Hearings before a panel of three judges continued today at the High Court in London, over what to do with the remains of King Richard III. The re-discovery of his tomb has set off a fury of argument in the UK about where the king ought to be re-buried, which has led to the current court case. Yet much of the legal wrangling underway over where to put him seems ridiculous, because it overlooks the fact that Richard was a Catholic.
One of England’s most important and famous historical figures, further immortalized by Shakespeare, Richard III was the last of the direct line of the Plantagenet family dynasty to rule England. He was killed in 1485 during the Battle of Bosworth Field, by troops led by his cousin Henry Tudor. Henry subsequently took the throne as King Henry VII, and established the Tudor dynasty.
Richard III was buried rather quietly in the church of the Franciscan friary located in the city of Leicester, rather than with pomp and ceremony with other English kings in Westminster Abbey; Henry VII himself paid for a carved alabaster tomb for the man whom he had dethroned. Following the Dissolution of the Monasteries by Henry’s son Henry VIII during the Reformation, both the Franciscan church and friary were destroyed, and Richard’s tomb was lost to history for over 400 years. Until recently, a parking lot stood over the site of his grave, but in 2012 excavations on the site led to the re-discovery of his remains.
Historians still debate whether Richard III was the villain portrayed by Shakespeare, or whether he was the victim of calumnies spread by his opponents that passed into the popular consciousness. Yet wherever the truth lies, one question can be answered clearly and unequivocally: Richard was born, lived, and died a Catholic. He endowed Catholic institutions, received the Catholic sacraments, and worshiped in the Catholic faith of his fathers. Being a Catholic who was buried in a Catholic church in the charge of a Catholic religious order, we can reasonably assume that Richard also received a Catholic burial.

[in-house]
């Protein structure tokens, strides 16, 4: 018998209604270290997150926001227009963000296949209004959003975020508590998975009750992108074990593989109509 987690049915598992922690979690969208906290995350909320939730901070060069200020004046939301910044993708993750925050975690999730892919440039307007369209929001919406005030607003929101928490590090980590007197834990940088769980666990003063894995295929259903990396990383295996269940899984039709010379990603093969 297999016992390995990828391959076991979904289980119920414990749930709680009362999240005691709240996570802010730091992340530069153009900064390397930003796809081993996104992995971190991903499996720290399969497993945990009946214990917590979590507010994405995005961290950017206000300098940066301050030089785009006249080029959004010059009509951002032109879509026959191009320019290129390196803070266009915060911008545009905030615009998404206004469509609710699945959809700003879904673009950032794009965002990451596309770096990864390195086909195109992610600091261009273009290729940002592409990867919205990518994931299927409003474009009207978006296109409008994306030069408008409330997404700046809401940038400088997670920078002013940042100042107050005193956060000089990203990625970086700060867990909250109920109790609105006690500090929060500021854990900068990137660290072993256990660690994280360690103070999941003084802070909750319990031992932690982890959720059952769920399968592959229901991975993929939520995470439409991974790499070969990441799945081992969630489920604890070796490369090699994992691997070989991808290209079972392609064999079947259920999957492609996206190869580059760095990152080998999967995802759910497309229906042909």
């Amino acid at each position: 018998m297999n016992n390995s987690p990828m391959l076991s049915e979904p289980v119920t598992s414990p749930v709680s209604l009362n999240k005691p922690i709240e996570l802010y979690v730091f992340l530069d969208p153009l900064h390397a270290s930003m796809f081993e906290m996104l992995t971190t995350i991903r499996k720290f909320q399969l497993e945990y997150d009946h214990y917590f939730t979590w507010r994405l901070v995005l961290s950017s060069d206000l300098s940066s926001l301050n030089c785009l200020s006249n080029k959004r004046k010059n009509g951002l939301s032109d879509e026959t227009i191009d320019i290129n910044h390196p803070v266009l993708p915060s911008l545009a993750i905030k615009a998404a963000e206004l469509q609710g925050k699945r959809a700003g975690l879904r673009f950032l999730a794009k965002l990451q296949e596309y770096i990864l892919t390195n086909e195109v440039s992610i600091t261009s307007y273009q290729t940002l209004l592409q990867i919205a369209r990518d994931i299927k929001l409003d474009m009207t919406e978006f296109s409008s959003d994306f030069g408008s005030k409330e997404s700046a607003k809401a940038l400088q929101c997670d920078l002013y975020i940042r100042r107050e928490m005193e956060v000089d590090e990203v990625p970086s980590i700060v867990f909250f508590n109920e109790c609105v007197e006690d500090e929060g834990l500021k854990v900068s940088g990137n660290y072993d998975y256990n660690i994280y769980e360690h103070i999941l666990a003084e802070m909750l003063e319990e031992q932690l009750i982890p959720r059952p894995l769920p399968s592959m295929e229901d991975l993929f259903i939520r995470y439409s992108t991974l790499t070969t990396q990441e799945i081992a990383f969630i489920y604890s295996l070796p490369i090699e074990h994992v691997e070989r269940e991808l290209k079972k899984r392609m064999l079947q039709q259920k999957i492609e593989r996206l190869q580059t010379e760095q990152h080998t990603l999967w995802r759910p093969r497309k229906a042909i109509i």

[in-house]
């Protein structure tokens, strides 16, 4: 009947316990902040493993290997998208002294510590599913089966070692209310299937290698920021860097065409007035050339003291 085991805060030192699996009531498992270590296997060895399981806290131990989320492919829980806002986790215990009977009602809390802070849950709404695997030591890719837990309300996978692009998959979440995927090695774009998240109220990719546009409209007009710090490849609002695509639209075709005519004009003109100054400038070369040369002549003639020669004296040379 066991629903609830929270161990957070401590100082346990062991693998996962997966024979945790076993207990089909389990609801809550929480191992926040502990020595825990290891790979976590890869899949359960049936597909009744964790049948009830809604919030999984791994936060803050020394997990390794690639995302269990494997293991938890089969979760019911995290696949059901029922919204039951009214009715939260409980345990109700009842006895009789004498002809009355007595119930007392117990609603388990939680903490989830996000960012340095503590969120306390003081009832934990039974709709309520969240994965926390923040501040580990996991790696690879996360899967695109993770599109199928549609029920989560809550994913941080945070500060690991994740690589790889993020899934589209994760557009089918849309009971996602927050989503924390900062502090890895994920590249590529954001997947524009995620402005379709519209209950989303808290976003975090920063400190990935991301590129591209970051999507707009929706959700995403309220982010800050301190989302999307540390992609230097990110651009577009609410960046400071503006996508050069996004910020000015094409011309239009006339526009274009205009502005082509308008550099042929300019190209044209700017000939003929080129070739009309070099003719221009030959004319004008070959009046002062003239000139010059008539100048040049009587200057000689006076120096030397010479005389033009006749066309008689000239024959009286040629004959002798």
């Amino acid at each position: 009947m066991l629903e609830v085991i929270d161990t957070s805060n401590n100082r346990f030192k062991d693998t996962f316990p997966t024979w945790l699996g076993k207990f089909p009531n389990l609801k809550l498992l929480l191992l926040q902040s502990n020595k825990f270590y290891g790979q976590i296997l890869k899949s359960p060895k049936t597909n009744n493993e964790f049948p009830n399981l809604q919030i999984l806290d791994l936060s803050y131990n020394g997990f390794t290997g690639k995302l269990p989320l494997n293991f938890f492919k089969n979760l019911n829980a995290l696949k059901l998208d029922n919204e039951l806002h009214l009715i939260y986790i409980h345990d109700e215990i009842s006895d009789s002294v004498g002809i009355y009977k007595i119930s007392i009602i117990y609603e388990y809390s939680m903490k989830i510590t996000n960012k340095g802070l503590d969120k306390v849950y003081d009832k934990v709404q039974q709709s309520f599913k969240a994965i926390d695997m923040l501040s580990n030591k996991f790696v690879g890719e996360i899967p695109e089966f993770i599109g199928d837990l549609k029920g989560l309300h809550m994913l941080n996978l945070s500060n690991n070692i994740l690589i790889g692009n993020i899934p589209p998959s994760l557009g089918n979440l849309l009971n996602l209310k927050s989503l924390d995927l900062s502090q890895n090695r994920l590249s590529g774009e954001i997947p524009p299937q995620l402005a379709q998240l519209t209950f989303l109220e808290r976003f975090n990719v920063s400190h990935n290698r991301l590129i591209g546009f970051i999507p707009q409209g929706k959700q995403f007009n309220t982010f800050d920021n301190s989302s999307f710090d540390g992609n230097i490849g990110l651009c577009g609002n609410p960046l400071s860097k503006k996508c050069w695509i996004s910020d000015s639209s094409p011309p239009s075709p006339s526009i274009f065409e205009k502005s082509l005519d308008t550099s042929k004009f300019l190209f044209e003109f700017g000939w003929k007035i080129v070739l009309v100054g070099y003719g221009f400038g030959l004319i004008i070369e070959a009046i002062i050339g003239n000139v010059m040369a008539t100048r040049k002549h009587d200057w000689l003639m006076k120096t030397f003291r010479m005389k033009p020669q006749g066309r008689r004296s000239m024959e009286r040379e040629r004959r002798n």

Nevertheless, court arguments currently underway are apparently in a different realm of thought altogether. One group wants Richard III to be buried in York Minster; another group thinks that he should be buried at Leicester Cathedral; a third group is arguing that he should be interred in Westminster Abbey. While all of these medieval buildings were originally Catholic of course, today none of them are. And unfortunately the Catholic bishop of the Diocese of Nottingham, where Richard’s remains were rediscovered, has simply left the debate entirely to others.
To re-bury Richard III in a Protestant church using some sort of cobbled-together, ecumenical banner-waving exercise, or mock-approximation of what a 15th century Catholic service for the dead *might* have looked like, would be ridiculous. It would be like disinterring the Protestant Woodrow Wilson from his tomb at the Protestant National Cathedral here in Washington, and re-burying him in the Catholic Basilica of the Immaculate Conception on the other side of town. Unfortunately however, it appears fairly certain that whatever the High Court decides, Richard III’s remains are going to have to go through something like this. It is a pity that he is being treated more as a political football and potential source of tourist revenue, rather than as an opportunity to show respect for the deceased.